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Marijuana. Respiratory tract effects.
Clin Rev Allergy Immunol. 1997 Fall; 15(3):243-69.CR

Abstract

Daily marijuana smoking has been clearly shown to have adverse effects on pulmonary function and produce respiratory symptomatology (cough, wheeze, and sputum production) similar to that of tobacco smokers. Based on the tobacco experience, decrements in pulmonary function may be predictive of the future development of chronic obstructive pulmonary disease (COPD). However, in the absence of alpha-1-antitrypsin deficiency, the habitual marijuana-only smoker would likely have to smoke 4-5 joints per day for a span of at least 30 yr in order to develop overt manifestations of COPD. The mutagenic/carcinogenic properties of marijuana smoke are also well-established. The potential for induction of laryngeal, oropharyngeal, and possibly bronchogenic carcinoma from marijuana has been documented by several case reports and observational series. Despite this, a relative risk ratio for the development of these tumors has not yet been quantified. Based on a higher frequency of case reports for upper airway cancer compared to bronchogenic carcinoma, marijuana smoking may have a more deleterious effect on the upper respiratory tract. However, this hypothesis remains speculative at best, pending confirmation by longitudinal studies.

Authors+Show Affiliations

Division of Pulmonary and Critical Care Medicine, University of California at Davis, Sacramento 95817, USA.No affiliation info available

Pub Type(s)

Journal Article
Review

Language

eng

PubMed ID

9358987

Citation

Van Hoozen, B E., and C E. Cross. "Marijuana. Respiratory Tract Effects." Clinical Reviews in Allergy & Immunology, vol. 15, no. 3, 1997, pp. 243-69.
Van Hoozen BE, Cross CE. Marijuana. Respiratory tract effects. Clin Rev Allergy Immunol. 1997;15(3):243-69.
Van Hoozen, B. E., & Cross, C. E. (1997). Marijuana. Respiratory tract effects. Clinical Reviews in Allergy & Immunology, 15(3), 243-69.
Van Hoozen BE, Cross CE. Marijuana. Respiratory Tract Effects. Clin Rev Allergy Immunol. 1997;15(3):243-69. PubMed PMID: 9358987.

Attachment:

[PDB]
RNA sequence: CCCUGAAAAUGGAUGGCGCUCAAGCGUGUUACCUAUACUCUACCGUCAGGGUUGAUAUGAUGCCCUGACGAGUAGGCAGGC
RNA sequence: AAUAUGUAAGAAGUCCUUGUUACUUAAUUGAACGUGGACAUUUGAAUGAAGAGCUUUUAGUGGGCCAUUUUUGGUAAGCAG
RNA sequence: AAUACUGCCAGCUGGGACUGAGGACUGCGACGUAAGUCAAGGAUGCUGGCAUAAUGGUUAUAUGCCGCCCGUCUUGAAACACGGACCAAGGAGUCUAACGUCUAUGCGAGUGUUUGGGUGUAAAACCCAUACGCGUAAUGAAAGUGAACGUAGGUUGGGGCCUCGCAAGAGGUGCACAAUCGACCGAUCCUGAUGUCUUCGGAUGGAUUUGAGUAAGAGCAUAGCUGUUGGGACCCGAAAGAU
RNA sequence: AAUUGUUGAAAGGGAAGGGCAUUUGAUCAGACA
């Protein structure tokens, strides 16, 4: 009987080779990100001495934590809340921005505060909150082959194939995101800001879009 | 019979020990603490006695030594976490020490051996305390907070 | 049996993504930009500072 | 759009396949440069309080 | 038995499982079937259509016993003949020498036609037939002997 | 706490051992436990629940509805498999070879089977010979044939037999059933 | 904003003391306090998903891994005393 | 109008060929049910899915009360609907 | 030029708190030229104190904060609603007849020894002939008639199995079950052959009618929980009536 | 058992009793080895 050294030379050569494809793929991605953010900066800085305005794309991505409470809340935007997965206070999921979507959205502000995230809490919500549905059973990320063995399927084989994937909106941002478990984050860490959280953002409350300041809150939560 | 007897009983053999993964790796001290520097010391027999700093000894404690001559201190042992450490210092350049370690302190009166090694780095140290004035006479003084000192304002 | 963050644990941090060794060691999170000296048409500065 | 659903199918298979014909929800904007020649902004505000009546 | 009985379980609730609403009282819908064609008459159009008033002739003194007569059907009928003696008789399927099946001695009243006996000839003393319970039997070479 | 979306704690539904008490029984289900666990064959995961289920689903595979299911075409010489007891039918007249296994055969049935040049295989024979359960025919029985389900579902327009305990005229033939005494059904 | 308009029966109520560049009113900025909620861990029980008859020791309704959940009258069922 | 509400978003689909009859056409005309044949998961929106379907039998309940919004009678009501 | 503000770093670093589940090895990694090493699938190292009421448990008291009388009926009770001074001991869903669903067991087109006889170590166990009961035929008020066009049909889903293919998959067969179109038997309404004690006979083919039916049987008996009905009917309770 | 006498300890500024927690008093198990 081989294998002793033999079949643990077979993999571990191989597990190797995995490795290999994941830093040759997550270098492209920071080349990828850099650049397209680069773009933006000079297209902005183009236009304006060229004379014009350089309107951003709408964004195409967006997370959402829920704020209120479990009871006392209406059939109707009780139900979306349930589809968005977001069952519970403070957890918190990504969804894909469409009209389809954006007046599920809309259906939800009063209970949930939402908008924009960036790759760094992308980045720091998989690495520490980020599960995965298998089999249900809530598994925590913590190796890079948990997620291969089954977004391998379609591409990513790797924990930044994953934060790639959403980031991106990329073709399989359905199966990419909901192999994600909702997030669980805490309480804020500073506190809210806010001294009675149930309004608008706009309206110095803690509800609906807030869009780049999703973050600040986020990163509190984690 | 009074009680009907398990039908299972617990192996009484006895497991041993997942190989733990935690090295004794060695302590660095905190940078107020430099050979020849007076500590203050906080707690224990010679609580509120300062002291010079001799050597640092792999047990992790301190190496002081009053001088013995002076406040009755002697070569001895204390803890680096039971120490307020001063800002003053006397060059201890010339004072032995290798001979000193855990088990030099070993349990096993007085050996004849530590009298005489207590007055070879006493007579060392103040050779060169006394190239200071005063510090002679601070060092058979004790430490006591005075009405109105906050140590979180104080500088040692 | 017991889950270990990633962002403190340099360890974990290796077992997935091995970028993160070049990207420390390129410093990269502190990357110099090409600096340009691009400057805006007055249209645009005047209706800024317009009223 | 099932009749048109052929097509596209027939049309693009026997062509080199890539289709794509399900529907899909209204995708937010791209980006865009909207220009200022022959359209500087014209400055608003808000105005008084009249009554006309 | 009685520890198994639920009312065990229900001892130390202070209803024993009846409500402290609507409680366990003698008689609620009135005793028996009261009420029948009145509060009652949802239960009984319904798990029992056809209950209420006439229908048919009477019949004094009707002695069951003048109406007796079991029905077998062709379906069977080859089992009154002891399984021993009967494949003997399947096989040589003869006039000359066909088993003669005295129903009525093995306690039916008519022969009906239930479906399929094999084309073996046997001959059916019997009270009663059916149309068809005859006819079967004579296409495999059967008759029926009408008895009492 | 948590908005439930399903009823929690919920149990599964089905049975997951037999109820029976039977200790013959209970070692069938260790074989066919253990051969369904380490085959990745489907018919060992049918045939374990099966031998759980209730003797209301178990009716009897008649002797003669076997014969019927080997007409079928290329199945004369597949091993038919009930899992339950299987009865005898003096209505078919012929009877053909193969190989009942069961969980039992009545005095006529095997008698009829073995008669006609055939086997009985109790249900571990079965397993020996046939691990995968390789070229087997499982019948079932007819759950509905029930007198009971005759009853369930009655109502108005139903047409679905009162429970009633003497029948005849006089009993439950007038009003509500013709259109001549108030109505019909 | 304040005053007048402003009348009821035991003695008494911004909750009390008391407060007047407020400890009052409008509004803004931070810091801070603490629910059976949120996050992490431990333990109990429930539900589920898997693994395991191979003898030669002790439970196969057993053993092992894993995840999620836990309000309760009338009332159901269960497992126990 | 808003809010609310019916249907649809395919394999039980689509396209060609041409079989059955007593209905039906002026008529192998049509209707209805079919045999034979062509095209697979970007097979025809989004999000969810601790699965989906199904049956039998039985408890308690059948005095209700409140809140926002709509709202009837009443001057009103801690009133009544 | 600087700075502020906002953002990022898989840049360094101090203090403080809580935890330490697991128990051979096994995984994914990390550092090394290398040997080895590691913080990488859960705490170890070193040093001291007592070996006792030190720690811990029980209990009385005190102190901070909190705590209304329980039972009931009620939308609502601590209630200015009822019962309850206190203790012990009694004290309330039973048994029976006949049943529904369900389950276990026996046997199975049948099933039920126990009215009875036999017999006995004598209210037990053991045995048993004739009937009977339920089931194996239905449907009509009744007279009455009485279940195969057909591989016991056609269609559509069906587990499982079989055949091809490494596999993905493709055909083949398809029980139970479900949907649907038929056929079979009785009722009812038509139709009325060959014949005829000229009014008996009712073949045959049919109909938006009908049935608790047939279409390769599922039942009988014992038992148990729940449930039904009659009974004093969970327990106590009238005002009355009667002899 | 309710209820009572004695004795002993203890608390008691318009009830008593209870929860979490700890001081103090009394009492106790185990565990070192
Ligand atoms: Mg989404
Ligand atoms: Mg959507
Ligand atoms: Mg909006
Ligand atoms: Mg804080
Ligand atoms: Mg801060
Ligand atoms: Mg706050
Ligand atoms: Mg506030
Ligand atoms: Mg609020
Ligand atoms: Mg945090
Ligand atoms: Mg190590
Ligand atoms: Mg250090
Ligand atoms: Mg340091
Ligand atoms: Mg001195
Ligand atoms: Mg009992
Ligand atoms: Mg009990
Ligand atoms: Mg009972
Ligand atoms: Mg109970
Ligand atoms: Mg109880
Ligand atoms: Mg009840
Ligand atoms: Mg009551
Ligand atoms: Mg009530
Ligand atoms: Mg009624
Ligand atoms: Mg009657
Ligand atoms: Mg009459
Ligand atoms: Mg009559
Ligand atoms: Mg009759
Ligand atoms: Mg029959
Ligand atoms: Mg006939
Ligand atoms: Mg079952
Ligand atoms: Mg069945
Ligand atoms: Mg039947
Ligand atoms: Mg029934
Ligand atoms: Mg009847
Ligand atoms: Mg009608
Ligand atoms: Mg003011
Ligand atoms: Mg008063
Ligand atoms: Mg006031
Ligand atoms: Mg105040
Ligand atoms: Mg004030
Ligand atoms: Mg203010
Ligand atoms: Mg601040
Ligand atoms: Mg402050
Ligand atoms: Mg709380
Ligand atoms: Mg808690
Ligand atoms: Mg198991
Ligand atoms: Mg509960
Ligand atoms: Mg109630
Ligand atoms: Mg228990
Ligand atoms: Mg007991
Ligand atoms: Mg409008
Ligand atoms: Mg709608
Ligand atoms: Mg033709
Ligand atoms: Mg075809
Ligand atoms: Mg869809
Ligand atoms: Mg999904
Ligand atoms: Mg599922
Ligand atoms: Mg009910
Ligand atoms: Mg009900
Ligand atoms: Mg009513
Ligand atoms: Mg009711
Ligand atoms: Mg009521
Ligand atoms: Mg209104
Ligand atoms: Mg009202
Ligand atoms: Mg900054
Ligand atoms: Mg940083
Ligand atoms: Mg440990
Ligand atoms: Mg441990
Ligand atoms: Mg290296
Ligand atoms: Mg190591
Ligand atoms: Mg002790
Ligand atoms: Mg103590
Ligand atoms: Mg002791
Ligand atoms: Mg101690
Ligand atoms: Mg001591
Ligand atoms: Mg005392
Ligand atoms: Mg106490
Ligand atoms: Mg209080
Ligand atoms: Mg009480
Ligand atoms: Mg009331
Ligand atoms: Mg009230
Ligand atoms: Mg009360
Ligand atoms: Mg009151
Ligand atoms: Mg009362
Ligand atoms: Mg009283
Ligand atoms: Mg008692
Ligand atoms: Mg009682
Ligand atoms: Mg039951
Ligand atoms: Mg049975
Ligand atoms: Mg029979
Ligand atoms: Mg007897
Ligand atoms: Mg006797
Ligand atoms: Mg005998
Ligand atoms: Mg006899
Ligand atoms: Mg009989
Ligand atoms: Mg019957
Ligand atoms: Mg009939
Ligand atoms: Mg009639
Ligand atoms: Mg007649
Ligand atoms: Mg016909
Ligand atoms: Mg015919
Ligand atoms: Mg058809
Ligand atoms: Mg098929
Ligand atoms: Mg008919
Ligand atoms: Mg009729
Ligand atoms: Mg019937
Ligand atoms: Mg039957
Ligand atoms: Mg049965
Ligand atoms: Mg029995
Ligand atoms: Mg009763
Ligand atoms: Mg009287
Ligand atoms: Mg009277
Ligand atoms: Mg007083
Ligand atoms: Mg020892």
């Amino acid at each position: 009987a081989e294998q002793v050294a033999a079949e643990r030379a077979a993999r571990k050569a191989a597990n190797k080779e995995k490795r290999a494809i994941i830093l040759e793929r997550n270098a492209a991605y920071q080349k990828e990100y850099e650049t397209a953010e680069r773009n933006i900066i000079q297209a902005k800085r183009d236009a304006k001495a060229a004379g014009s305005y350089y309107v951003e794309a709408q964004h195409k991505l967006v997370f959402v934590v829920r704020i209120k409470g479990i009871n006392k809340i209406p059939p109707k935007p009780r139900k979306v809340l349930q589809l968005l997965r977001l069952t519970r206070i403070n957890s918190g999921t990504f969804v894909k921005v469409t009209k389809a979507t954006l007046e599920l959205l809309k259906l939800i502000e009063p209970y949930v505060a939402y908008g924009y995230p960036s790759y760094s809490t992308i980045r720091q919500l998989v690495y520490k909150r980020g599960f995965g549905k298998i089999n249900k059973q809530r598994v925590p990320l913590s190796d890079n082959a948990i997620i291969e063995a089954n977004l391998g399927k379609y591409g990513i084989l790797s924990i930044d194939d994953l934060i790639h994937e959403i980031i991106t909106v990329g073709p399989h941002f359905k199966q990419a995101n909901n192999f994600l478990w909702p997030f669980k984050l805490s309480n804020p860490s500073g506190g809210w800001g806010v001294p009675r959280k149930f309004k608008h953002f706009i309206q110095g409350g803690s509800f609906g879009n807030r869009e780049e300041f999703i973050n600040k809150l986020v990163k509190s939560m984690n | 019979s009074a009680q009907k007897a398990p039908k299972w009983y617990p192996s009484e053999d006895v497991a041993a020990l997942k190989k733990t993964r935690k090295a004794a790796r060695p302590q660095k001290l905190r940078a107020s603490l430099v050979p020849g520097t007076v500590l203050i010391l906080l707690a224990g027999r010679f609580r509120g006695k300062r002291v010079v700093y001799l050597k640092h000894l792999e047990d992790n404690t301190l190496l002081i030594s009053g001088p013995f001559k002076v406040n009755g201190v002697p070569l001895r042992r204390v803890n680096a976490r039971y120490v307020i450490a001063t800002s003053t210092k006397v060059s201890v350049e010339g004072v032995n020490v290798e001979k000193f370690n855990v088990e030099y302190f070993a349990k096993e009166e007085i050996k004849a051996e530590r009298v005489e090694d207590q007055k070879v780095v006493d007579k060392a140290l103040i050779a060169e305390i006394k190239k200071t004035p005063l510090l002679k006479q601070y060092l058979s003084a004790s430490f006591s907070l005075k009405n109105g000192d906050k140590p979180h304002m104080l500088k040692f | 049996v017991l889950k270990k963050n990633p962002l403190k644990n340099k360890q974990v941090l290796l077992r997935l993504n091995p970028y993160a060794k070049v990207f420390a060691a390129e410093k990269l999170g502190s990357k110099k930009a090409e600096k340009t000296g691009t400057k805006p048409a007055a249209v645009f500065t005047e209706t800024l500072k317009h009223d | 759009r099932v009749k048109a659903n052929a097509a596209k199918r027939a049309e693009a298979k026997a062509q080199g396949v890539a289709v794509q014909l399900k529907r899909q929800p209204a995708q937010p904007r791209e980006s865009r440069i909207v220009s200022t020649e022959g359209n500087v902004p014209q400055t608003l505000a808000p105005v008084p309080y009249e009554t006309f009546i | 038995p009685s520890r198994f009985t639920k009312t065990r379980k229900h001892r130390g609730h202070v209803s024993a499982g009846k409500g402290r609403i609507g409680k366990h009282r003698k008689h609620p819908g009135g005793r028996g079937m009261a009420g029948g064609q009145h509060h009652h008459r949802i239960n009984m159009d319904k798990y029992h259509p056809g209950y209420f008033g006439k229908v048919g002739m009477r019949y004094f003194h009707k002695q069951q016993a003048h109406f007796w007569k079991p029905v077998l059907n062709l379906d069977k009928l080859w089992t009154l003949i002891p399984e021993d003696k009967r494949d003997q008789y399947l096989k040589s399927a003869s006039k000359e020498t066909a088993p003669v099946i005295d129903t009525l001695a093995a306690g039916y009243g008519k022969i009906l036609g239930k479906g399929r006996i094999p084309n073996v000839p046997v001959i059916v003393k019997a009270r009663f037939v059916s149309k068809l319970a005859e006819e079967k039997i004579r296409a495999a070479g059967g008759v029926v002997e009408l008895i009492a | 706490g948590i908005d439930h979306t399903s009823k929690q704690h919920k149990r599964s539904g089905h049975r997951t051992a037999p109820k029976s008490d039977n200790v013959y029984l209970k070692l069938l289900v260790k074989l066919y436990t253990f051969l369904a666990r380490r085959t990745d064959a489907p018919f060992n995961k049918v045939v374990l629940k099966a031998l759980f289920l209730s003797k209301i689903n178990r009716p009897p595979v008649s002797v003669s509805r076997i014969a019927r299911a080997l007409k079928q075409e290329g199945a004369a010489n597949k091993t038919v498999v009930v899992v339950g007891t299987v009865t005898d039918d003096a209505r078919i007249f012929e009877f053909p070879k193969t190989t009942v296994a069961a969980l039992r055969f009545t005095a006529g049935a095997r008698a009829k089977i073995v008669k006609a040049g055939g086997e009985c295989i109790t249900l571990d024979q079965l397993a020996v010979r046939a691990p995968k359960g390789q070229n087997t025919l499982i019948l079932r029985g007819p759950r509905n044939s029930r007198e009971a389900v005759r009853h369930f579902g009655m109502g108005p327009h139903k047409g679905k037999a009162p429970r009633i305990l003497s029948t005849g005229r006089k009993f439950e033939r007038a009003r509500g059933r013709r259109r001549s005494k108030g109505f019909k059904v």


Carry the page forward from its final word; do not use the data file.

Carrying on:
* Article titles in AMA citation format should be in sentence-case
TY - JOUR T1 - Marijuana. Respiratory tract effects. AU - Van Hoozen,B E, AU - Cross,C E, PY - 1997/11/14/pubmed PY - 1997/11/14/medline PY - 1997/11/14/entrez SP - 243 EP - 69 JF - Clinical reviews in allergy & immunology JO - Clin Rev Allergy Immunol VL - 15 IS - 3 N2 - Daily marijuana smoking has been clearly shown to have adverse effects on pulmonary function and produce respiratory symptomatology (cough, wheeze, and sputum production) similar to that of tobacco smokers. Based on the tobacco experience, decrements in pulmonary function may be predictive of the future development of chronic obstructive pulmonary disease (COPD). However, in the absence of alpha-1-antitrypsin deficiency, the habitual marijuana-only smoker would likely have to smoke 4-5 joints per day for a span of at least 30 yr in order to develop overt manifestations of COPD. The mutagenic/carcinogenic properties of marijuana smoke are also well-established. The potential for induction of laryngeal, oropharyngeal, and possibly bronchogenic carcinoma from marijuana has been documented by several case reports and observational series. Despite this, a relative risk ratio for the development of these tumors has not yet been quantified. Based on a higher frequency of case reports for upper airway cancer compared to bronchogenic carcinoma, marijuana smoking may have a more deleterious effect on the upper respiratory tract. However, this hypothesis remains speculative at best, pending confirmation by longitudinal studies. SN - 1080-0549 UR - https://www.unboundmedicine.com/medline/citation/9358987/Marijuana__Respiratory_tract_effects_ L2 - https://doi.org/10.1007/BF02737700 DB - PRIME DP - Unbound Medicine ER -